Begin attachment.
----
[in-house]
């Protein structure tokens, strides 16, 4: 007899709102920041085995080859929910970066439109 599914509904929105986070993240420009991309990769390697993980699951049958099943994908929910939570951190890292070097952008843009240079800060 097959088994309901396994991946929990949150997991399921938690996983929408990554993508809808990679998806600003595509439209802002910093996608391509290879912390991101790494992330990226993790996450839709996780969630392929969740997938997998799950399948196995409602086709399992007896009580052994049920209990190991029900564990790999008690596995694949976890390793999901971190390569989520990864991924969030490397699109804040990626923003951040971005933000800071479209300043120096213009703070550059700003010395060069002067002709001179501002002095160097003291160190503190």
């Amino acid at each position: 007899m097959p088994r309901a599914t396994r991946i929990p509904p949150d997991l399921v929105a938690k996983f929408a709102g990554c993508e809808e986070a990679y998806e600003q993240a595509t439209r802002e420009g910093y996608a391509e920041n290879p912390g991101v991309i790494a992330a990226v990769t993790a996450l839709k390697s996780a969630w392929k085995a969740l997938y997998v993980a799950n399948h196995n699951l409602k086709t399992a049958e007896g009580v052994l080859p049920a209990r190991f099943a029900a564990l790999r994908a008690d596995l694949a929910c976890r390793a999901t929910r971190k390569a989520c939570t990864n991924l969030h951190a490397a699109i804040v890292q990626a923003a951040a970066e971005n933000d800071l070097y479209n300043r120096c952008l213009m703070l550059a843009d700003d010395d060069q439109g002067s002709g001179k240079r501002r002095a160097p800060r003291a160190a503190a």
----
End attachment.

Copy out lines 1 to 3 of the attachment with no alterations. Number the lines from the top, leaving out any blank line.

[in-house]
């Protein structure tokens, strides 16, 4: 007899709102920041085995080859929910970066439109 599914509904929105986070993240420009991309990769390697993980699951049958099943994908929910939570951190890292070097952008843009240079800060 097959088994309901396994991946929990949150997991399921938690996983929408990554993508809808990679998806600003595509439209802002910093996608391509290879912390991101790494992330990226993790996450839709996780969630392929969740997938997998799950399948196995409602086709399992007896009580052994049920209990190991029900564990790999008690596995694949976890390793999901971190390569989520990864991924969030490397699109804040990626923003951040971005933000800071479209300043120096213009703070550059700003010395060069002067002709001179501002002095160097003291160190503190």
């Amino acid at each position: 007899m097959p088994r309901a599914t396994r991946i929990p509904p949150d997991l399921v929105a938690k996983f929408a709102g990554c993508e809808e986070a990679y998806e600003q993240a595509t439209r802002e420009g910093y996608a391509e920041n290879p912390g991101v991309i790494a992330a990226v990769t993790a996450l839709k390697s996780a969630w392929k085995a969740l997938y997998v993980a799950n399948h196995n699951l409602k086709t399992a049958e007896g009580v052994l080859p049920a209990r190991f099943a029900a564990l790999r994908a008690d596995l694949a929910c976890r390793a999901t929910r971190k390569a989520c939570t990864n991924l969030h951190a490397a699109i804040v890292q990626a923003a951040a970066e971005n933000d800071l070097y479209n300043r120096c952008l213009m703070l550059a843009d700003d010395d060069q439109g002067s002709g001179k240079r501002r002095a160097p800060r003291a160190a503190a």